A NICE WAY OF COOKING ASPARAGUS
Take the asparagus as nearly of a size as possible, wash it, and cut off the stalks very short, leaving them not more than half an inch in length.
Two quarts of water will be sufficient to boil one quart of asparagus tops. Allow a teaspoonful of salt to this quantity of water, and set it over the fire to boil. When the water is boiling hard, put in the asparagus and boil it fast for at least half an hour. While it is boiling, prepare two slices of bread cut half an inch thick, and (having removed the crust) toast the bread brown on both sides. Have ready a large jill* of melted fresh butter.
To see if the asparagus is done, take up two or three of the largest pieces and taste them. If done, take it up with a perforated skimmer, and lay it on a sieve to drain. Dip the slices of toast (one at a time) first in the hot asparagus liquor, and then in the melted butter. Lay the slices, side by side, in a deep dish and cover it with the asparagus, laid evenly over and round the toast. Then add the remainder of the melted butter, and send the asparagus to table hot in a covered dish.
This is a much nicer way than that of boiling and serving it up with the long stalks left on.
* jill or gill — a liquid measurement; four ounces in the U.S. and five ounces in the U.K.
Having scraped the stalks of three bundles of fine, large asparagus, (laying it, as you proceed, in a pan of cold water,) tie it up again in bunches, put them into a pot with a great deal of boiling water and a little salt and boil them about twenty minutes, or till quite tender. Then take out the asparagus and drain it. Cut off the green tops of two-thirds of the asparagus, and on the remainder, leave about two inches of the white stalk. This remaining asparagus must be kept warm. Put the tops into a stew-pan with a pint of cream or rich milk, sufficient to cover them well. Add three tablespoonfuls of fresh butter, rolled in flour, half a grated nutmeg, and the well-beaten yolks of three eggs. Set the stew-pan over hot coals, and stir the mixture till it comes to a boil, then immediately remove it.
Have ready some tall fresh rolls. Cut the tops carefully off in a nice circular or oval piece, scoop out the inside of the rolls, and fill them with the stewed asparagus while it is hot. Make small holes very nicely in the tops or lids. Fit the lids again on the rolls, and stick in the holes the remaining asparagus, that has had the bit of stalk left on for this purpose. Send them to the table warm, as side-dishes.
Cut some asparagus and lay it in an earthen pot. Make a brine of salt and water, strong enough to bear an egg*. Pour it hot on the asparagus, and let it be closely covered. When it is to be used, lay it for two hours in cold water. Boil and serve it up on a toast with melted butter over it. If to be used as a pickle, boil it as it comes out of the brine, and lay it in vinegar.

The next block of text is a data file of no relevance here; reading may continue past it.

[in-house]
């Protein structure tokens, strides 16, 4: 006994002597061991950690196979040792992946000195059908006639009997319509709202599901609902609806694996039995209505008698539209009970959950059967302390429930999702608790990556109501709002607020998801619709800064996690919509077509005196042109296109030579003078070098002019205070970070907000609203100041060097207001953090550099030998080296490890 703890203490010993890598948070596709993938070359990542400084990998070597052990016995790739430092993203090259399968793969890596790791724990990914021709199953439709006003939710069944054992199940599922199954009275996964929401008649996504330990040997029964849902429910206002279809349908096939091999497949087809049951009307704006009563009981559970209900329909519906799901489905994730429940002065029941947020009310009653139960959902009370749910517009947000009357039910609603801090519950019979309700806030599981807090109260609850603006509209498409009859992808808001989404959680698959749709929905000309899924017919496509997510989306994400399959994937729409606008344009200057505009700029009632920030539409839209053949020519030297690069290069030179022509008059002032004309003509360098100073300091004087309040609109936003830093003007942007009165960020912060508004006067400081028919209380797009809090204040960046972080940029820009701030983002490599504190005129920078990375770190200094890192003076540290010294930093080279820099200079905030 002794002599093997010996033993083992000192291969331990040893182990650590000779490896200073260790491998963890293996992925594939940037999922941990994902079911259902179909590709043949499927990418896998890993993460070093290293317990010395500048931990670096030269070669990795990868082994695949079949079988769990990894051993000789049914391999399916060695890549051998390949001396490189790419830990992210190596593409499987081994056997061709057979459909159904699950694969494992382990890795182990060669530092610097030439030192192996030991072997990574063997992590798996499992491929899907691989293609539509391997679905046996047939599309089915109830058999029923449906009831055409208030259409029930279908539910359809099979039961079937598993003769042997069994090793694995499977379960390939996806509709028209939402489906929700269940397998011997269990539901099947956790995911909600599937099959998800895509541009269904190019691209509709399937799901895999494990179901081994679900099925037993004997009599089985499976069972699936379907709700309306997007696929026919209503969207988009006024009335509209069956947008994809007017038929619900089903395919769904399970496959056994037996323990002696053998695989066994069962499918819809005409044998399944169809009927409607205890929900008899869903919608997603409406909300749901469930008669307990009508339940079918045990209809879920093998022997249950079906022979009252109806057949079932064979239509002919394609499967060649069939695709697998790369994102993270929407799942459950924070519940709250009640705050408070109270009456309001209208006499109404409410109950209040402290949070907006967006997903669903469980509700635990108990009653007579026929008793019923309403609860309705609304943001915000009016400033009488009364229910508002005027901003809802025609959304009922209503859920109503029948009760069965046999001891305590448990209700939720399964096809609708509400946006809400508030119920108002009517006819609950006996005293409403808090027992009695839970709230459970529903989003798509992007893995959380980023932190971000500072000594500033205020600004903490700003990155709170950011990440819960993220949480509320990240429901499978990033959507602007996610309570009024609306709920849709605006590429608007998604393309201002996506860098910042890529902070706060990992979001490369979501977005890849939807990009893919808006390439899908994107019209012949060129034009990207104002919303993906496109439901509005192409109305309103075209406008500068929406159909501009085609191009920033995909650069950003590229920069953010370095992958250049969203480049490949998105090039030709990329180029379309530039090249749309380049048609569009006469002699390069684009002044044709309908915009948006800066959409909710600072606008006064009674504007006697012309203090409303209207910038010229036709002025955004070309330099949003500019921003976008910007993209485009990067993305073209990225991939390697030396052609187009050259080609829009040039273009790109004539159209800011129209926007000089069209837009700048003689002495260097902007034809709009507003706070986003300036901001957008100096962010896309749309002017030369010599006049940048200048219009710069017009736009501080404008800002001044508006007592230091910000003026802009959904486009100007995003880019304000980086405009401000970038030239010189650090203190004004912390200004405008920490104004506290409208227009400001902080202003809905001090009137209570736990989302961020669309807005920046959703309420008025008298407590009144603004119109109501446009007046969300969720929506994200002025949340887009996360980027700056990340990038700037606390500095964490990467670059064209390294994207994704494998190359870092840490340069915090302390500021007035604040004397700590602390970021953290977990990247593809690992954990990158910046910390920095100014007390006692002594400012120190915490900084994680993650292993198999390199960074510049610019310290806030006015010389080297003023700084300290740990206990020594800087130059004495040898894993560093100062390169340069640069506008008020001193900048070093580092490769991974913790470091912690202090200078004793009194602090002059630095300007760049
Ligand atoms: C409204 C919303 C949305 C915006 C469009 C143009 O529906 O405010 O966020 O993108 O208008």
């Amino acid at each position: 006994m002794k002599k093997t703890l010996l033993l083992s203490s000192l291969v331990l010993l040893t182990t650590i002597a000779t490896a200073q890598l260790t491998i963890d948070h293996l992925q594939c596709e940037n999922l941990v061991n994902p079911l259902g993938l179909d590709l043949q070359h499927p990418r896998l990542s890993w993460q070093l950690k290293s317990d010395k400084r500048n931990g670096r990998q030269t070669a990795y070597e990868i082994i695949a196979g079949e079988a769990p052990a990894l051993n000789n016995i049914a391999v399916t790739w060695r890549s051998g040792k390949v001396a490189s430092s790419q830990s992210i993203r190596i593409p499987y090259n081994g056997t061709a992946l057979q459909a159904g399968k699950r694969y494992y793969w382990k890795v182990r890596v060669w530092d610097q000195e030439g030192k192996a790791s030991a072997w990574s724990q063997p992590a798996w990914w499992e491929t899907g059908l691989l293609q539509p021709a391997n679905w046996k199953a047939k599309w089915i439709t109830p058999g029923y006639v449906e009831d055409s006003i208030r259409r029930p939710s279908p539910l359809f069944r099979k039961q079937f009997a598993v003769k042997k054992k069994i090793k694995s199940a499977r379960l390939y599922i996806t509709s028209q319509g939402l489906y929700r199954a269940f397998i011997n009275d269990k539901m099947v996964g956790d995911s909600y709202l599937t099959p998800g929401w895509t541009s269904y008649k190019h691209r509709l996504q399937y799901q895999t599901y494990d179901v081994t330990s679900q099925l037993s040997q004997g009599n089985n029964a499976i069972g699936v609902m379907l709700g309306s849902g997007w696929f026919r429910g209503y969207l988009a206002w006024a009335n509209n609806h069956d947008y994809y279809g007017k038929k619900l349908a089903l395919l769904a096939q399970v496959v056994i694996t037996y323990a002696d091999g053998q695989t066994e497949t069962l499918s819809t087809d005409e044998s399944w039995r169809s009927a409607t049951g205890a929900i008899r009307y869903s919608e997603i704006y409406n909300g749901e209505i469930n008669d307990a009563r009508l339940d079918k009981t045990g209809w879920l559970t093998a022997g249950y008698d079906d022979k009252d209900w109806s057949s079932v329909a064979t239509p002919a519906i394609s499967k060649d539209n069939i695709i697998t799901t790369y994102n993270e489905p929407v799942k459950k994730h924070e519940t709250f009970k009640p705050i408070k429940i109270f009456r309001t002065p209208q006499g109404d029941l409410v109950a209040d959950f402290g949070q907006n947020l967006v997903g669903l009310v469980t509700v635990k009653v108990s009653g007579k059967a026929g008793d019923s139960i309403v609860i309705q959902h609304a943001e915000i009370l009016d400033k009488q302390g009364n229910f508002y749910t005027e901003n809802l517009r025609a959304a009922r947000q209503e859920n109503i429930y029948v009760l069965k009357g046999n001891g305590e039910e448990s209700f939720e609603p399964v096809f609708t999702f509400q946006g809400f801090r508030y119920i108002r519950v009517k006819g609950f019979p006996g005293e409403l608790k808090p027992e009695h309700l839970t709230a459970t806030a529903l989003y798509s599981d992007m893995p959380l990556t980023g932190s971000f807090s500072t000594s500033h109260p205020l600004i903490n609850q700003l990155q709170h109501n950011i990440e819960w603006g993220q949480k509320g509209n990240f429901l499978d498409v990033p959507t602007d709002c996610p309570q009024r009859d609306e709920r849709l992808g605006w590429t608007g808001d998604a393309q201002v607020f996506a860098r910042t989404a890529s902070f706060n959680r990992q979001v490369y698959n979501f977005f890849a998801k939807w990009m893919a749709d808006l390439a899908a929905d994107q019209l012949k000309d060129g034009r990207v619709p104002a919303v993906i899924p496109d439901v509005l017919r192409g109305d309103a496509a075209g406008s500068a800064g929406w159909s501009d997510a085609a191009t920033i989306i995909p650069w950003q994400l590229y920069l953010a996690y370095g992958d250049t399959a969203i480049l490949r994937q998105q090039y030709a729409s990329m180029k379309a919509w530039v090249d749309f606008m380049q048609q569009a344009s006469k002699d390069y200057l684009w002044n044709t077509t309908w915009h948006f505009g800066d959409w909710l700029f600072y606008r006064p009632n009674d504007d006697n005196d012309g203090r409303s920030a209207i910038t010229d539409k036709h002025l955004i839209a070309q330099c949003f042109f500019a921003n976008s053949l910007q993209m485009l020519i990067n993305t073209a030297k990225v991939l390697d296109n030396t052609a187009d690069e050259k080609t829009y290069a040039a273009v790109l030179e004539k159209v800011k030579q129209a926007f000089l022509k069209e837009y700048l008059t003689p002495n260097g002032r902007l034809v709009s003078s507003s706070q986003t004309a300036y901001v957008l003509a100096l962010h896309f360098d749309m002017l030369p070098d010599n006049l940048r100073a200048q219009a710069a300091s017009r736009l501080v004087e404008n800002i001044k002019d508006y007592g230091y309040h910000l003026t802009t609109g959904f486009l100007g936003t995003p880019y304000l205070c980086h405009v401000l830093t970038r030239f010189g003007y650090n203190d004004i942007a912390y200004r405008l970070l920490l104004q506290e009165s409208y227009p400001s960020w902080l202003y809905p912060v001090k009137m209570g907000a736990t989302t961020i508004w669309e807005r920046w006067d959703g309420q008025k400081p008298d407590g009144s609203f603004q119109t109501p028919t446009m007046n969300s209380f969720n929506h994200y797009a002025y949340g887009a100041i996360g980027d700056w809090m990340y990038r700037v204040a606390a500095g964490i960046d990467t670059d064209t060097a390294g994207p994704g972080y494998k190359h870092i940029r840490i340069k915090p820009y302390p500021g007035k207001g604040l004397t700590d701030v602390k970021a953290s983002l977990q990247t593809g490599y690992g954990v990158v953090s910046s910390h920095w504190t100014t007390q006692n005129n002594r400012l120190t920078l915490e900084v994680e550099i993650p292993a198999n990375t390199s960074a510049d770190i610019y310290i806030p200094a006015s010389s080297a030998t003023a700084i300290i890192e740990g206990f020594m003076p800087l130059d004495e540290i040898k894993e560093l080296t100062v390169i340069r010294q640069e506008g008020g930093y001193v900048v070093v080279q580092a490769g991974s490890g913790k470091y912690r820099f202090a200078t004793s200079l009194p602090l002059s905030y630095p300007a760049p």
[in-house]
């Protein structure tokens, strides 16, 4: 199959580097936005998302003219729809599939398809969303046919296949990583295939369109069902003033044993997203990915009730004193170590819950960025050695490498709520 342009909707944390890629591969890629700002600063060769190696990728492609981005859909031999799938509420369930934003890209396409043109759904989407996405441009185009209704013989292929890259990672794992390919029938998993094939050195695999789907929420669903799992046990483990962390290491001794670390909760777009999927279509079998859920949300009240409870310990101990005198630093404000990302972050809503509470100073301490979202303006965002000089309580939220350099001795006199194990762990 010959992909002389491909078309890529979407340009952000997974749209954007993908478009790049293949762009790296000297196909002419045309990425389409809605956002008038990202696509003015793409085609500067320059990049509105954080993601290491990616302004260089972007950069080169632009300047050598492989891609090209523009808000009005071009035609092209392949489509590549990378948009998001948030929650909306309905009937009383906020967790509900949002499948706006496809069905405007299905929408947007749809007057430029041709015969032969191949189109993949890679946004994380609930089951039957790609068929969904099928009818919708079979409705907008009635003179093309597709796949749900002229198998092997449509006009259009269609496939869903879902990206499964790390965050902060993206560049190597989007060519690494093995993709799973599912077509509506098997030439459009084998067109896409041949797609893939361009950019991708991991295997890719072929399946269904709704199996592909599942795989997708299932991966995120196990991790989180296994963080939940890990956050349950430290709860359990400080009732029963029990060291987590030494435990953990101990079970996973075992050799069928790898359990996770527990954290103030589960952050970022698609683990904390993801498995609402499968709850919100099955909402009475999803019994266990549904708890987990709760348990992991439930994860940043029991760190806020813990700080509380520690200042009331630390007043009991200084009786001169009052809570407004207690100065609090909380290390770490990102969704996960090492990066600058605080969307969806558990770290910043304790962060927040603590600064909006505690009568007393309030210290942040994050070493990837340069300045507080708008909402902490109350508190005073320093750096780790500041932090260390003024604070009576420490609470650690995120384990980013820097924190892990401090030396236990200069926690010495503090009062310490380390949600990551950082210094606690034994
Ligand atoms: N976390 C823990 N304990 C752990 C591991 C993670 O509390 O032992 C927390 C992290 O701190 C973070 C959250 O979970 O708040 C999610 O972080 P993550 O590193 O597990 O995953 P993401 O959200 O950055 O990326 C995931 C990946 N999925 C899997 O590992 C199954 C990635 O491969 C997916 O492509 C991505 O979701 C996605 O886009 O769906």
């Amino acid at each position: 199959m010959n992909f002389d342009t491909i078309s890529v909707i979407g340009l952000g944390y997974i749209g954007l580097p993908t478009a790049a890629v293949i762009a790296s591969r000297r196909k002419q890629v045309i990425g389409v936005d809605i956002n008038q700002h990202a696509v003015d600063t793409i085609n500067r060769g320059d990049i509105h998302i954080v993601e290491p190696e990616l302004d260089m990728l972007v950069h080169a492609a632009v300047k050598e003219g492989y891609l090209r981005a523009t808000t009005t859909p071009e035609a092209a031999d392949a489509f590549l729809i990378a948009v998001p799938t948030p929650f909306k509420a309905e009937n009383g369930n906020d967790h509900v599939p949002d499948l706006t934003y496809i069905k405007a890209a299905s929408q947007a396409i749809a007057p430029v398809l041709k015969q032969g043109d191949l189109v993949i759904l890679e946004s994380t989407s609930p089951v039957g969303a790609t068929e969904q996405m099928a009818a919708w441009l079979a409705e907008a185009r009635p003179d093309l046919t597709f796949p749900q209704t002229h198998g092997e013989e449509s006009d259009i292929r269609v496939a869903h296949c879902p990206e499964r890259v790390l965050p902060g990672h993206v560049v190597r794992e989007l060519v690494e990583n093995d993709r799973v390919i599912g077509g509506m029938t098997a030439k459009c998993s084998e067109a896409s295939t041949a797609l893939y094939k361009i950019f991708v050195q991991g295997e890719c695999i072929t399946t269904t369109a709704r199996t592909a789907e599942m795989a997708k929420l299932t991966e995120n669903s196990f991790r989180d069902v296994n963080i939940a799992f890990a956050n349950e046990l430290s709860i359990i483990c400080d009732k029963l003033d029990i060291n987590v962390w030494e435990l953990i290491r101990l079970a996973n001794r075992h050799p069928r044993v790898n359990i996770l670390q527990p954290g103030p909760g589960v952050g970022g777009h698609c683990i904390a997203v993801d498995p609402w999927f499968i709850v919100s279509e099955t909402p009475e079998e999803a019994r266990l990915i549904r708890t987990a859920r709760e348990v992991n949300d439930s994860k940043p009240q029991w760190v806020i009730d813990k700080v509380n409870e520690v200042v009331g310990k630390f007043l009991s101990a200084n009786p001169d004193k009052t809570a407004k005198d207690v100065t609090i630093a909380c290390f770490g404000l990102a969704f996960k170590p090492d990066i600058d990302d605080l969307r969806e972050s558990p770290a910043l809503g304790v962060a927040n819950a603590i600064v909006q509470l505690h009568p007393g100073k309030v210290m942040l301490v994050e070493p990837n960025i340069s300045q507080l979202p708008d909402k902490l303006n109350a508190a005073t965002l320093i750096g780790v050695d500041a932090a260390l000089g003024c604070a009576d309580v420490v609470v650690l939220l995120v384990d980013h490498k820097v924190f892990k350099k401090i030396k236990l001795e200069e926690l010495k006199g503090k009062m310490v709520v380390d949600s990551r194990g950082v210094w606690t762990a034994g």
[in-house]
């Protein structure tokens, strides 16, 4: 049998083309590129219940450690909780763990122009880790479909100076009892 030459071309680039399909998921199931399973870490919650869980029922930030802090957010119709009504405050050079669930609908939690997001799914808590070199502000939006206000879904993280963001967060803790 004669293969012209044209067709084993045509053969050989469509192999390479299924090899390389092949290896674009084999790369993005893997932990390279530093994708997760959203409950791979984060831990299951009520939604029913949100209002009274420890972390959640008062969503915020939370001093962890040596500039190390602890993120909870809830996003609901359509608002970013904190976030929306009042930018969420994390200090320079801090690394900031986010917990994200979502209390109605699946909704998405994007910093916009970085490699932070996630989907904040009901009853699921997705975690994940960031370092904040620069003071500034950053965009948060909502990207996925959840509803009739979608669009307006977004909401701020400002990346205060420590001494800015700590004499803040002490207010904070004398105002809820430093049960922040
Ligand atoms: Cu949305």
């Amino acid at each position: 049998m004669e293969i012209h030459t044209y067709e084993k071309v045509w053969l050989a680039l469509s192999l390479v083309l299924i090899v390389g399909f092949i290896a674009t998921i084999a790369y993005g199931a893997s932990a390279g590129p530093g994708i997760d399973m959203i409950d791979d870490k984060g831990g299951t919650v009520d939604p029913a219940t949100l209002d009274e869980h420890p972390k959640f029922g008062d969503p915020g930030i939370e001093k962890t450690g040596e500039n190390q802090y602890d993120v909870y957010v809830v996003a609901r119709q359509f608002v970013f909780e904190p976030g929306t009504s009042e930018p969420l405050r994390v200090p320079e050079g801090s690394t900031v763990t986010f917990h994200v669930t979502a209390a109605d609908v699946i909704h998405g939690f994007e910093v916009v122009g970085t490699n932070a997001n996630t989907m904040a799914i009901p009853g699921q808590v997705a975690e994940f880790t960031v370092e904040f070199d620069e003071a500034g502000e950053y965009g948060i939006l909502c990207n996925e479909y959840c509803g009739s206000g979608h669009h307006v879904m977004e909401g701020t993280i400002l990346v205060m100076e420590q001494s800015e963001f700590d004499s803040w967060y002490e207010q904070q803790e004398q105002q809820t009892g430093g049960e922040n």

*to bear an egg — the egg will float to the top of the water with a little bit exposed to the air
Take two bunches of the largest and finest asparagus. Put them into a pot of boiling water with a teaspoonful of salt, and boil it about twenty-five minutes or till perfectly tender. Then drain and chop small all the green part. Beat four eggs very light, and add to them a wine-glass of cream. Mix the chopped asparagus thoroughly with the egg and cream, adding a saltspoon of salt, and a very little cayenne. Melt a large slice of fresh butter in a frying-pan over the fire and when it has boiled and the bubbling has ceased, put in the mixture. Fry it till light and firm, then slip it from the frying-pan to a hot dish and fold it over.
For a soft omelet, put the mixture into a skillet with a piece of fresh butter. Let it stew slowly for ten minutes. Lay a thin slice of buttered toast in the bottom of a hot dish, cut the toast into small squares, but let them remain close together. With a spoon, heap the soft omelet upon the toast, and serve it up.
Any omelet mixture may be kept soft by stewing instead of frying it, and it will be found far more wholesome.
Asparagus soup may be made in a similar manner to that of green peas. You must have four or five bunches of asparagus. Cut off the green tops and put half of them into the soup after the meat has been boiled to pieces and strained out. The asparagus must be boiled till quite dissolved and till it has given a green color to the soup. Then take the remainder of the asparagus tops (which must all this time have been lying in cold water), put them into the soup, and let them boil about twenty minutes. Serve it up with small squares of toast in the tureen.
You may heighten the green of this soup by adding the juice of a handful of spinach, pounded in a mortar and strained. Or you may color it with the juice of boiled spinach squeezed through a cloth. The spinach juice should be put in ten minutes before you take up the soup, as a short boiling in it will take off the peculiar taste.
I hate to admit I’ve never cooked fresh asparagus. I guess it’s time to give it a try. Do you cook asparagus? Leave a comment below.